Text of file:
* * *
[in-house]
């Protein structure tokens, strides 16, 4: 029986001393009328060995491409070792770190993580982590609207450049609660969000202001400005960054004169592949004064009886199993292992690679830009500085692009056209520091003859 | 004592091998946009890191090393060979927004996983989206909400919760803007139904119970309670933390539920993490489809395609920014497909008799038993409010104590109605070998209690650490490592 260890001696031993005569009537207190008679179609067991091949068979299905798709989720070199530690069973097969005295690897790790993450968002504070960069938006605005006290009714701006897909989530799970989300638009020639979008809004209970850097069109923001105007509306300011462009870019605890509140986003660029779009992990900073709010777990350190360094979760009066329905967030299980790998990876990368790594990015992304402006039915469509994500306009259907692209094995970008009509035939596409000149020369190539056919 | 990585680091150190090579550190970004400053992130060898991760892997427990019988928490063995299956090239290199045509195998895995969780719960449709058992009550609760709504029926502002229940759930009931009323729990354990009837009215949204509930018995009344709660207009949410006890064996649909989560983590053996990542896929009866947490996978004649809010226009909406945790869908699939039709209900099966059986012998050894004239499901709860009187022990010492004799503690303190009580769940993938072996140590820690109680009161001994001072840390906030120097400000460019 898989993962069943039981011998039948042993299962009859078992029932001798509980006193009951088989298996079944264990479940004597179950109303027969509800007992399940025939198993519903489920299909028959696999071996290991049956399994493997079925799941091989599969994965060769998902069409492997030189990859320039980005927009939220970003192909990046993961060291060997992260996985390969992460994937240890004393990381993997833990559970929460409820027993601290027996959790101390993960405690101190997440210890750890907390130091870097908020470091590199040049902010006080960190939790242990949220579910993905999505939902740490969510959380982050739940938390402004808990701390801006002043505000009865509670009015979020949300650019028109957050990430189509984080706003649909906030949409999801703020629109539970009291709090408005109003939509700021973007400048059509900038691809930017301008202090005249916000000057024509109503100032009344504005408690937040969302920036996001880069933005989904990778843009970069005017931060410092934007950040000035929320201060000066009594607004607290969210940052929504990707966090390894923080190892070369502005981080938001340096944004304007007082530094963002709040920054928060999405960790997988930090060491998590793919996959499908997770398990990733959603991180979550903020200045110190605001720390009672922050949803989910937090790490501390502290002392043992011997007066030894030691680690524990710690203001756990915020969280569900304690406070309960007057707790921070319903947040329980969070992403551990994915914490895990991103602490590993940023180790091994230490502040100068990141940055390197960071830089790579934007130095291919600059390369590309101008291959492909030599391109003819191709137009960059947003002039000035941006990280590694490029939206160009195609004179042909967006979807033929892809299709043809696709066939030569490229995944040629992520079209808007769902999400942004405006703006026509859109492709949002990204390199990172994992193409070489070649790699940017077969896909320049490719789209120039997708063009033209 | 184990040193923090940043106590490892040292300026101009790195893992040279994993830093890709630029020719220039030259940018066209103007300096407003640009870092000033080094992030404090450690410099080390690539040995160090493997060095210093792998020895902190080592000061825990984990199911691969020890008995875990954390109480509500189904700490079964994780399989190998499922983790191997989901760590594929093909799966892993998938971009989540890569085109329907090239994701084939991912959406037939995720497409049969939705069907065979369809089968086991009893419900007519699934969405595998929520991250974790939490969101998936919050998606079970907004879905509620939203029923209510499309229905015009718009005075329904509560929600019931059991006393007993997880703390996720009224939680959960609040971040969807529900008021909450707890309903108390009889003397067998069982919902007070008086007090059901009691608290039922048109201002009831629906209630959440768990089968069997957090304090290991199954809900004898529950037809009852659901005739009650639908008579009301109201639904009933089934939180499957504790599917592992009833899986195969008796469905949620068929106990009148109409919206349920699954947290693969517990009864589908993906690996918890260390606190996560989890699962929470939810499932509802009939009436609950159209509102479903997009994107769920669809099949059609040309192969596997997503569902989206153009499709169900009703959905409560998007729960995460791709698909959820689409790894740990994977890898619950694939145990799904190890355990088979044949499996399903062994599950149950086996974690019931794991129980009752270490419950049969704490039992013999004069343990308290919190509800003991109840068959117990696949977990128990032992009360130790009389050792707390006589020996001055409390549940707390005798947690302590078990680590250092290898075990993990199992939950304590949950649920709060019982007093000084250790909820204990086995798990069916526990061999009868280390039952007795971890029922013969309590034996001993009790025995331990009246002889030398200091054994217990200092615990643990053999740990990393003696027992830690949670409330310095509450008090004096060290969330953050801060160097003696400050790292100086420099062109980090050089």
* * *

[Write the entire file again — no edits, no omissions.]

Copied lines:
[in-house]
């Protein structure tokens, strides 16, 4: 029986001393009328060995491409070792770190993580982590609207450049609660969000202001400005960054004169592949004064009886199993292992690679830009500085692009056209520091003859 | 004592091998946009890191090393060979927004996983989206909400919760803007139904119970309670933390539920993490489809395609920014497909008799038993409010104590109605070998209690650490490592 260890001696031993005569009537207190008679179609067991091949068979299905798709989720070199530690069973097969005295690897790790993450968002504070960069938006605005006290009714701006897909989530799970989300638009020639979008809004209970850097069109923001105007509306300011462009870019605890509140986003660029779009992990900073709010777990350190360094979760009066329905967030299980790998990876990368790594990015992304402006039915469509994500306009259907692209094995970008009509035939596409000149020369190539056919 | 990585680091150190090579550190970004400053992130060898991760892997427990019988928490063995299956090239290199045509195998895995969780719960449709058992009550609760709504029926502002229940759930009931009323729990354990009837009215949204509930018995009344709660207009949410006890064996649909989560983590053996990542896929009866947490996978004649809010226009909406945790869908699939039709209900099966059986012998050894004239499901709860009187022990010492004799503690303190009580769940993938072996140590820690109680009161001994001072840390906030120097400000460019 898989993962069943039981011998039948042993299962009859078992029932001798509980006193009951088989298996079944264990479940004597179950109303027969509800007992399940025939198993519903489920299909028959696999071996290991049956399994493997079925799941091989599969994965060769998902069409492997030189990859320039980005927009939220970003192909990046993961060291060997992260996985390969992460994937240890004393990381993997833990559970929460409820027993601290027996959790101390993960405690101190997440210890750890907390130091870097908020470091590199040049902010006080960190939790242990949220579910993905999505939902740490969510959380982050739940938390402004808990701390801006002043505000009865509670009015979020949300650019028109957050990430189509984080706003649909906030949409999801703020629109539970009291709090408005109003939509700021973007400048059509900038691809930017301008202090005249916000000057024509109503100032009344504005408690937040969302920036996001880069933005989904990778843009970069005017931060410092934007950040000035929320201060000066009594607004607290969210940052929504990707966090390894923080190892070369502005981080938001340096944004304007007082530094963002709040920054928060999405960790997988930090060491998590793919996959499908997770398990990733959603991180979550903020200045110190605001720390009672922050949803989910937090790490501390502290002392043992011997007066030894030691680690524990710690203001756990915020969280569900304690406070309960007057707790921070319903947040329980969070992403551990994915914490895990991103602490590993940023180790091994230490502040100068990141940055390197960071830089790579934007130095291919600059390369590309101008291959492909030599391109003819191709137009960059947003002039000035941006990280590694490029939206160009195609004179042909967006979807033929892809299709043809696709066939030569490229995944040629992520079209808007769902999400942004405006703006026509859109492709949002990204390199990172994992193409070489070649790699940017077969896909320049490719789209120039997708063009033209 | 184990040193923090940043106590490892040292300026101009790195893992040279994993830093890709630029020719220039030259940018066209103007300096407003640009870092000033080094992030404090450690410099080390690539040995160090493997060095210093792998020895902190080592000061825990984990199911691969020890008995875990954390109480509500189904700490079964994780399989190998499922983790191997989901760590594929093909799966892993998938971009989540890569085109329907090239994701084939991912959406037939995720497409049969939705069907065979369809089968086991009893419900007519699934969405595998929520991250974790939490969101998936919050998606079970907004879905509620939203029923209510499309229905015009718009005075329904509560929600019931059991006393007993997880703390996720009224939680959960609040971040969807529900008021909450707890309903108390009889003397067998069982919902007070008086007090059901009691608290039922048109201002009831629906209630959440768990089968069997957090304090290991199954809900004898529950037809009852659901005739009650639908008579009301109201639904009933089934939180499957504790599917592992009833899986195969008796469905949620068929106990009148109409919206349920699954947290693969517990009864589908993906690996918890260390606190996560989890699962929470939810499932509802009939009436609950159209509102479903997009994107769920669809099949059609040309192969596997997503569902989206153009499709169900009703959905409560998007729960995460791709698909959820689409790894740990994977890898619950694939145990799904190890355990088979044949499996399903062994599950149950086996974690019931794991129980009752270490419950049969704490039992013999004069343990308290919190509800003991109840068959117990696949977990128990032992009360130790009389050792707390006589020996001055409390549940707390005798947690302590078990680590250092290898075990993990199992939950304590949950649920709060019982007093000084250790909820204990086995798990069916526990061999009868280390039952007795971890029922013969309590034996001993009790025995331990009246002889030398200091054994217990200092615990643990053999740990990393003696027992830690949670409330310095509450008090004096060290969330953050801060160097003696400050790292100086420099062109980090050089």